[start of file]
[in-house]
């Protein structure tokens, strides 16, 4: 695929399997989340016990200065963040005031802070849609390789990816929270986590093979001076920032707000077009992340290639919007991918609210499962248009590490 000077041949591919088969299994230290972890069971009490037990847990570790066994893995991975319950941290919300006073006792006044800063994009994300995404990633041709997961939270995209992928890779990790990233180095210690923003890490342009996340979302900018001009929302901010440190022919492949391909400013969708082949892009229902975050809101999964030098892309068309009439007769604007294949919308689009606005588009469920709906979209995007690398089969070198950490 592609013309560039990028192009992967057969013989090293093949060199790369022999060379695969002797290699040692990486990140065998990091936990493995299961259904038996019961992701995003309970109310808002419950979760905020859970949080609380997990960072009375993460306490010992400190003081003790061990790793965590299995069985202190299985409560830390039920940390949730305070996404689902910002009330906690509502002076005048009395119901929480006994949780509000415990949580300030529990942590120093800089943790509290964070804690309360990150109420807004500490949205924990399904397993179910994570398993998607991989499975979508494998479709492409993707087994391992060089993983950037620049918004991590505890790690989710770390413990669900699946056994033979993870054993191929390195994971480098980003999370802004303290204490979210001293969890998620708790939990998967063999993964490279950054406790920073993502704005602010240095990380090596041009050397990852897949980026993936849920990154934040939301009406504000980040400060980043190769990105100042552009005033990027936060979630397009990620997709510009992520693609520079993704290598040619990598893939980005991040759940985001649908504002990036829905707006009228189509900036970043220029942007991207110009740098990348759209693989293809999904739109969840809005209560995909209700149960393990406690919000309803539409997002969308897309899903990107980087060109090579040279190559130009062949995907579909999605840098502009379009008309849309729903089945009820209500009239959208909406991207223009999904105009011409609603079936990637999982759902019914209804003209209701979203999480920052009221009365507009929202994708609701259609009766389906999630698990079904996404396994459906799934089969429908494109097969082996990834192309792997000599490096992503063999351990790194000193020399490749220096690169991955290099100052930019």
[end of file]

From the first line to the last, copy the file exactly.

[in-house]
């Protein structure tokens, strides 16, 4: 695929399997989340016990200065963040005031802070849609390789990816929270986590093979001076920032707000077009992340290639919007991918609210499962248009590490 000077041949591919088969299994230290972890069971009490037990847990570790066994893995991975319950941290919300006073006792006044800063994009994300995404990633041709997961939270995209992928890779990790990233180095210690923003890490342009996340979302900018001009929302901010440190022919492949391909400013969708082949892009229902975050809101999964030098892309068309009439007769604007294949919308689009606005588009469920709906979209995007690398089969070198950490 592609013309560039990028192009992967057969013989090293093949060199790369022999060379695969002797290699040692990486990140065998990091936990493995299961259904038996019961992701995003309970109310808002419950979760905020859970949080609380997990960072009375993460306490010992400190003081003790061990790793965590299995069985202190299985409560830390039920940390949730305070996404689902910002009330906690509502002076005048009395119901929480006994949780509000415990949580300030529990942590120093800089943790509290964070804690309360990150109420807004500490949205924990399904397993179910994570398993998607991989499975979508494998479709492409993707087994391992060089993983950037620049918004991590505890790690989710770390413990669900699946056994033979993870054993191929390195994971480098980003999370802004303290204490979210001293969890998620708790939990998967063999993964490279950054406790920073993502704005602010240095990380090596041009050397990852897949980026993936849920990154934040939301009406504000980040400060980043190769990105100042552009005033990027936060979630397009990620997709510009992520693609520079993704290598040619990598893939980005991040759940985001649908504002990036829905707006009228189509900036970043220029942007991207110009740098990348759209693989293809999904739109969840809005209560995909209700149960393990406690919000309803539409997002969308897309899903990107980087060109090579040279190559130009062949995907579909999605840098502009379009008309849309729903089945009820209500009239959208909406991207223009999904105009011409609603079936990637999982759902019914209804003209209701979203999480920052009221009365507009929202994708609701259609009766389906999630698990079904996404396994459906799934089969429908494109097969082996990834192309792997000599490096992503063999351990790194000193020399490749220096690169991955290099100052930019």